We are effortful to protect and preserve the archaeological relics in the greater Lumbini area. The Lumbini Development Trust is mandated to carry out the works of restoration of Lumbini Garden.We also aim at promoting and developing Lumbini as the canter of International Buddhist Studies. We acknowledge the important contributions of researchers and scholars. We also commend the Lumbini Buddhist University for taking the lead in this sector.
Lumbini and Buddhism have also attracted some attention at the international front. Our neighbours and friendly countries have extended, since long, their generous support and cooperation to Lumbini’s development. The United Nations General Assembly Resolution recognized ‘the Day of Vesak’ in 2000 thereby acknowledging Buddhism’s contribution to the spirituality of humanity.
The contribution from UNESCO and UNDP especially after Lumbini was recognized as the World Heritage site in 1997 has been remarkable. The International Committee for the Development of Lumbini was established in 1970 with the active support from then then Secretary General of the UN.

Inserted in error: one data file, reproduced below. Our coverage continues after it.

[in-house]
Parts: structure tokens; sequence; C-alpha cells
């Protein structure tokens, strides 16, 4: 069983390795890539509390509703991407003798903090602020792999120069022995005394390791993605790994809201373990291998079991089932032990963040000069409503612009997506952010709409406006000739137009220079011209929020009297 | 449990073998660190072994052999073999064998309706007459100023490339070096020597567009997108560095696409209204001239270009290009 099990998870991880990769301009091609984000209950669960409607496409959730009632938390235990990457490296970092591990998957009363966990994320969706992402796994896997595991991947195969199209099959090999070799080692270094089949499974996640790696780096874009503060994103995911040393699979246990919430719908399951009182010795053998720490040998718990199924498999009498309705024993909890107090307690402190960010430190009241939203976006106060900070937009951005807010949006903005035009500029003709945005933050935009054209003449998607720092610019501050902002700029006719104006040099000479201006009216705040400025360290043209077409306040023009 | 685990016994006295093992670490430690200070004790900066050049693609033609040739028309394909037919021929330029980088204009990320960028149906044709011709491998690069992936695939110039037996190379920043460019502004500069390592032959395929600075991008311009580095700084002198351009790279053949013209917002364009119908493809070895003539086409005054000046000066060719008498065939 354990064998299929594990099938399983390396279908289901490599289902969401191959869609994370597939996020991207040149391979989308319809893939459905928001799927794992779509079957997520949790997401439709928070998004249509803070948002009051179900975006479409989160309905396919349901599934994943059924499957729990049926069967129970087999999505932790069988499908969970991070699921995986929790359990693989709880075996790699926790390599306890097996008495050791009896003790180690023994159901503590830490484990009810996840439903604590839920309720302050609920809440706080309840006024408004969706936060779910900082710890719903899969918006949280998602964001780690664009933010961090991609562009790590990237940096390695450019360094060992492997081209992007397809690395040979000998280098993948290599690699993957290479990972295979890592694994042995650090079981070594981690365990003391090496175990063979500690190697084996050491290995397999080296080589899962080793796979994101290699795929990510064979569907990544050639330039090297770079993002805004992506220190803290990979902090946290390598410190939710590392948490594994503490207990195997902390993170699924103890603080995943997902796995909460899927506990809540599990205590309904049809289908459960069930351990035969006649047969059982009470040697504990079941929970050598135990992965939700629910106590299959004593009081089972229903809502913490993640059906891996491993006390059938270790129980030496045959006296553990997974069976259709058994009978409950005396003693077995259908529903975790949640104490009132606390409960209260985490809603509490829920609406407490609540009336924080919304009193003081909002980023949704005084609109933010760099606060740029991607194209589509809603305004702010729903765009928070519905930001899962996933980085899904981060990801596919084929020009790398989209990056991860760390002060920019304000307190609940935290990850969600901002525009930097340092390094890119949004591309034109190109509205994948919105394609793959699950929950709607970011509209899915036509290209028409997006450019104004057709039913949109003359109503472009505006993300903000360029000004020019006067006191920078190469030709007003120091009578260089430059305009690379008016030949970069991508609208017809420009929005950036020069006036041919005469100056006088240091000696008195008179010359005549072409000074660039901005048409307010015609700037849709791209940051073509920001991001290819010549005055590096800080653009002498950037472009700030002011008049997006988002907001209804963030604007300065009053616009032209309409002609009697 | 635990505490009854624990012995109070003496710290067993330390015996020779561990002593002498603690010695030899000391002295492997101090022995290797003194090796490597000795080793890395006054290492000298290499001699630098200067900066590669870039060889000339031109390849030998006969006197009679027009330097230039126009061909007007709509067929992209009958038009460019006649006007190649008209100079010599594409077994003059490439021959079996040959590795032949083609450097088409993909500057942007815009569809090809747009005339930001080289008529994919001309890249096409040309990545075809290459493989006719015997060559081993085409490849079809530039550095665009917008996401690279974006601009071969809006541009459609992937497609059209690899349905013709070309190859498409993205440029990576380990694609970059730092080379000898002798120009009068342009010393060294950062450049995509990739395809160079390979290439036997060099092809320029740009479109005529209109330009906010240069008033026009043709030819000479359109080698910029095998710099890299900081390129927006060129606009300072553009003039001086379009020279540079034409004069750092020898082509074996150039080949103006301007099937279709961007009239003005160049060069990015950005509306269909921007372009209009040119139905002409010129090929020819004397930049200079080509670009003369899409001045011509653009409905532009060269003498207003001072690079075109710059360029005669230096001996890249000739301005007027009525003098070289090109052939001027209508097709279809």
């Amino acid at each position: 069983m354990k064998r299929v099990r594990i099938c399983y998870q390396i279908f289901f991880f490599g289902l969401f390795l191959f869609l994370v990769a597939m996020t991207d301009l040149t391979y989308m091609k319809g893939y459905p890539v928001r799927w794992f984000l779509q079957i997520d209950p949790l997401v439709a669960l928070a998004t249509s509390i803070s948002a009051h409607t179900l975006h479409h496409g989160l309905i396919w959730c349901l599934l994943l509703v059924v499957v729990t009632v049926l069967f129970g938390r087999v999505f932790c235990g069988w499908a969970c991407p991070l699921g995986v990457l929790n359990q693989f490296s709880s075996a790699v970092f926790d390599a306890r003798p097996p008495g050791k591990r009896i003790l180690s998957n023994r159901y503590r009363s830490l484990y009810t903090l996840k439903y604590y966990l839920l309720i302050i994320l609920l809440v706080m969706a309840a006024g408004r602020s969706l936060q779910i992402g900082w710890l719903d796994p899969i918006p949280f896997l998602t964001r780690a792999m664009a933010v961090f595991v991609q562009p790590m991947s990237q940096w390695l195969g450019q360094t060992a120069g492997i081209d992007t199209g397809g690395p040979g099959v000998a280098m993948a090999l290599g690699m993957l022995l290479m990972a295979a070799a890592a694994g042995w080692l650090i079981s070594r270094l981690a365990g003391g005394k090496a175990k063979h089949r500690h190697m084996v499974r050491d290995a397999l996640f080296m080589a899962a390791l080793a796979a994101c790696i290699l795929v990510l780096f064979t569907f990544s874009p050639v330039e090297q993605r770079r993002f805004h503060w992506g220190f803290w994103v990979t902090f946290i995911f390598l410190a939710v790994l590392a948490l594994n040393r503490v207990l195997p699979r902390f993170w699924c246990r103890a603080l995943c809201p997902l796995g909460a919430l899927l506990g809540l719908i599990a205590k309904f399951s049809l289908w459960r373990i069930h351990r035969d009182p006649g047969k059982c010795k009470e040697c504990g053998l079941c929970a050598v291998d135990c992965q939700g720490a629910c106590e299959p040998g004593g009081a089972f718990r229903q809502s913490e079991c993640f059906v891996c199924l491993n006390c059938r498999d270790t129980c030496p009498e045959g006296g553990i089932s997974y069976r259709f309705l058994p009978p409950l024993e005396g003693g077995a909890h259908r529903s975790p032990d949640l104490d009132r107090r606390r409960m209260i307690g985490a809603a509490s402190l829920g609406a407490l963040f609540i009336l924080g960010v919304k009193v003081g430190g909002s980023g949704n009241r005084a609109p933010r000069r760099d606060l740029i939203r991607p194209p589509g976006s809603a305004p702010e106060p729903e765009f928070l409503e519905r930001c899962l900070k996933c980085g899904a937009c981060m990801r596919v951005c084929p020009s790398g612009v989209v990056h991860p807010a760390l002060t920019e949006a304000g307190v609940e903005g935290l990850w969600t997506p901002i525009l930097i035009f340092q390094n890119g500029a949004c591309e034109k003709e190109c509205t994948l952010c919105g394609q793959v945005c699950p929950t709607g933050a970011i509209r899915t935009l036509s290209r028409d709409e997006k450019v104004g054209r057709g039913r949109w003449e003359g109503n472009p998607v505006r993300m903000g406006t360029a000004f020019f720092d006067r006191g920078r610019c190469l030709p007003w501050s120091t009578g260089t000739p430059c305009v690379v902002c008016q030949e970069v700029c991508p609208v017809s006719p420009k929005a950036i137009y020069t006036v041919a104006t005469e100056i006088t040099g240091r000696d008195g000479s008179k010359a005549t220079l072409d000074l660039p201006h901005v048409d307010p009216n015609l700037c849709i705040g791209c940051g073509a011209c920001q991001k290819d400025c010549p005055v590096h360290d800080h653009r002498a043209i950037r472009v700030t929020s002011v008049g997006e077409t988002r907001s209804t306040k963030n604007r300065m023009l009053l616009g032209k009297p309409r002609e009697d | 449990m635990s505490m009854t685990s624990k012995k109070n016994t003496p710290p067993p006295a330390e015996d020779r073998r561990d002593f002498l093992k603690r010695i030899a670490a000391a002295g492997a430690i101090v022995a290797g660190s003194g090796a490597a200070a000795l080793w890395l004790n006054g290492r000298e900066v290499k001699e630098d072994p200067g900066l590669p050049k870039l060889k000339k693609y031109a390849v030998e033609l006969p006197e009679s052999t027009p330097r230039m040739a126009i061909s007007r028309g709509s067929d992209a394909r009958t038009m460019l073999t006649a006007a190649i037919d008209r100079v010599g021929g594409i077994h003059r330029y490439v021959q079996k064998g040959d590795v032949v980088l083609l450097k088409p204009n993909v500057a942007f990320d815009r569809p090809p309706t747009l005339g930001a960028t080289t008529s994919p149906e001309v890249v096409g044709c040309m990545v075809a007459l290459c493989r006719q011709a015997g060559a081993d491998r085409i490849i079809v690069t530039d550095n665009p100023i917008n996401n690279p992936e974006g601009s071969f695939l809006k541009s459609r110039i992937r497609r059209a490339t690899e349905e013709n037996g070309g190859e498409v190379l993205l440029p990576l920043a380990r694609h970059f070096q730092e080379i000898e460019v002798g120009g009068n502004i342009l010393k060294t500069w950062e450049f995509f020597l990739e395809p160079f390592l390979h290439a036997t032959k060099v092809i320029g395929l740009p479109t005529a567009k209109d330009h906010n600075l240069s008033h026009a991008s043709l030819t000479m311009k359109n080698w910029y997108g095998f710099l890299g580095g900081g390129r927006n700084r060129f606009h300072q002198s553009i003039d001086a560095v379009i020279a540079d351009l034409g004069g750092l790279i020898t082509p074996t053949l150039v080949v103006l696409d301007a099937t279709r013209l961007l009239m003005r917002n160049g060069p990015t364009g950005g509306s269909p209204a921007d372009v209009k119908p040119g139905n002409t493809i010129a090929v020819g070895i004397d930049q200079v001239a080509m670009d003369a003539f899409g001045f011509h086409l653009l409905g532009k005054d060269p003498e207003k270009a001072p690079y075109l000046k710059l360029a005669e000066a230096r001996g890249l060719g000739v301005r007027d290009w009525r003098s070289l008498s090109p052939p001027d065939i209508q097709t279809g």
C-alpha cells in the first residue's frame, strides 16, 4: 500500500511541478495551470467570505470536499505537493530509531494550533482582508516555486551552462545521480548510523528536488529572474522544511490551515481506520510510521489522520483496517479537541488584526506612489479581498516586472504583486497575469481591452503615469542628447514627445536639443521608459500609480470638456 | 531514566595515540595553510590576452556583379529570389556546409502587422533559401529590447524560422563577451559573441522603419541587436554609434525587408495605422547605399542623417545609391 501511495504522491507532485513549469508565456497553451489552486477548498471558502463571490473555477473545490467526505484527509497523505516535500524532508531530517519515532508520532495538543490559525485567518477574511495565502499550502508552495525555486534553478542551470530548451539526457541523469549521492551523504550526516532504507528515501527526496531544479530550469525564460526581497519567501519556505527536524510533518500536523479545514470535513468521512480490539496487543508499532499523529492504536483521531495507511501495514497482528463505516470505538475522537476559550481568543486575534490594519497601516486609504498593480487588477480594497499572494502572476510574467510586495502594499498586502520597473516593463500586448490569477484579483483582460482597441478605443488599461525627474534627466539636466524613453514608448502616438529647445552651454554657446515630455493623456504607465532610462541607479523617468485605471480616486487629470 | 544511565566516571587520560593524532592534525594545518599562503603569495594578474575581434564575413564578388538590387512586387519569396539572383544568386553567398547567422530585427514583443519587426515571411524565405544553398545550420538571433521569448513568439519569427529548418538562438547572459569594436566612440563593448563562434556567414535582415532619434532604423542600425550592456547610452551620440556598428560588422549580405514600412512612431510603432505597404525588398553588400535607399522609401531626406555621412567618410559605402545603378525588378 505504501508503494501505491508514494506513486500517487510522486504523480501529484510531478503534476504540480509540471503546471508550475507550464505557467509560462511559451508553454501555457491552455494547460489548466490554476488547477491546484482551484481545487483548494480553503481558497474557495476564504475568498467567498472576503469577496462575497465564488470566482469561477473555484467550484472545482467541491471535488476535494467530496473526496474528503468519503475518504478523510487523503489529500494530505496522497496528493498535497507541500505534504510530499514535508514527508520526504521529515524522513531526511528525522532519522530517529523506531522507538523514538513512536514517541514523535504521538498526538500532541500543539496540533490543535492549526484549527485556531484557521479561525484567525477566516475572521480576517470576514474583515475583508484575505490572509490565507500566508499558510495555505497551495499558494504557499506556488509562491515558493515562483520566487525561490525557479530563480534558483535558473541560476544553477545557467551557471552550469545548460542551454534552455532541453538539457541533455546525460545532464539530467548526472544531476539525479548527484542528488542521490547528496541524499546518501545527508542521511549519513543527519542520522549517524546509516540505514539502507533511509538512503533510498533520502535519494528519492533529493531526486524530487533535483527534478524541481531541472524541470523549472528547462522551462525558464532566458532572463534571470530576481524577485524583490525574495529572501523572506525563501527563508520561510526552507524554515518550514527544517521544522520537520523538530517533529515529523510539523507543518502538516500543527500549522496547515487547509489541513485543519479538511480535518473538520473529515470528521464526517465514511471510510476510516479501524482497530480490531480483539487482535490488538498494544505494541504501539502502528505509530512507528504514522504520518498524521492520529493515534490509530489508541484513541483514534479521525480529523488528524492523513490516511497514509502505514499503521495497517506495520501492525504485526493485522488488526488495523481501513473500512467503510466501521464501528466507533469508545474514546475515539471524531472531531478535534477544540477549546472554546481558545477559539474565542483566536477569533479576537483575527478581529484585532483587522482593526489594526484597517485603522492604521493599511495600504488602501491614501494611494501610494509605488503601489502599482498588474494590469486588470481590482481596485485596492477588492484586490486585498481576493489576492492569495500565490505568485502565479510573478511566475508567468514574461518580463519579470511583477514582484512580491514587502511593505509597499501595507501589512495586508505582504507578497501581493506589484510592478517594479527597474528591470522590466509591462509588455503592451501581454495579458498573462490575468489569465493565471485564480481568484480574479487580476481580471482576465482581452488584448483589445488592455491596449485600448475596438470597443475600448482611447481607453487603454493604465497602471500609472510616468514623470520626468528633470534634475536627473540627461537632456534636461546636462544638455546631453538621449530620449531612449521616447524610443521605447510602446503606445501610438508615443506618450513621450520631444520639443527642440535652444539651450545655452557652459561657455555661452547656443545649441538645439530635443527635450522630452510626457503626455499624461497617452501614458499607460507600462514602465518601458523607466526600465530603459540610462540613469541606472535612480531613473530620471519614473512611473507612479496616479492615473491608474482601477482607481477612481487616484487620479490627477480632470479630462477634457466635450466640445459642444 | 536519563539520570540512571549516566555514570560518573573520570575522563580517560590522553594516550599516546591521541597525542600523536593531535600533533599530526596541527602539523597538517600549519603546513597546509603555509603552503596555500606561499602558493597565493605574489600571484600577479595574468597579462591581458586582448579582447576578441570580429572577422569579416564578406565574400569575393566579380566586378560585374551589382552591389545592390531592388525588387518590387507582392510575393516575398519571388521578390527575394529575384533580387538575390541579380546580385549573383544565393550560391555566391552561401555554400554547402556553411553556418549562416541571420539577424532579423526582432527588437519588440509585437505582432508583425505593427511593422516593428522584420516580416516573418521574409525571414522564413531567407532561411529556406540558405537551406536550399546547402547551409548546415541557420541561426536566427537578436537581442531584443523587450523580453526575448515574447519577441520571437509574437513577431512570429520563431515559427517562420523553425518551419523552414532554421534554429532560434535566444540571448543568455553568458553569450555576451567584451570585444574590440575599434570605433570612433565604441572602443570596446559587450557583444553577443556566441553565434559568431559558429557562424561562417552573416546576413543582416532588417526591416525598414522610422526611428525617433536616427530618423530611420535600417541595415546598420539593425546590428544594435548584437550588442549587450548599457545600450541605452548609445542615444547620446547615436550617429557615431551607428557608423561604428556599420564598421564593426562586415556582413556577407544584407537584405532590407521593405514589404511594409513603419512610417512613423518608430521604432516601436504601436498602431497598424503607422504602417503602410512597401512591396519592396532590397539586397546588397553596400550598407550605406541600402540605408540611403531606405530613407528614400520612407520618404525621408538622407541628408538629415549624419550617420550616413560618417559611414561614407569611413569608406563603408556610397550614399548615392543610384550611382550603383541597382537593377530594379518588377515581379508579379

However, much still remains to be done. There is a need to promote Lumbini as the birthplace of Lord Buddha, as the origin of Buddhism and as a site of world peace. For this, more studies, researches and further scholarly engagements need to be undertaken. Dissemination of messages of Buddhism and Buddhist literature can be helpful.
This will also need further support and cooperation from the international community. We hope we will continue to get such support in the days ahead as well.
As I stand before this august gathering to commemorate the day of both of the great apostle of world peace, I am honoured to share with you some thoughts on the achievements Nepal has made in peaceful political transformation.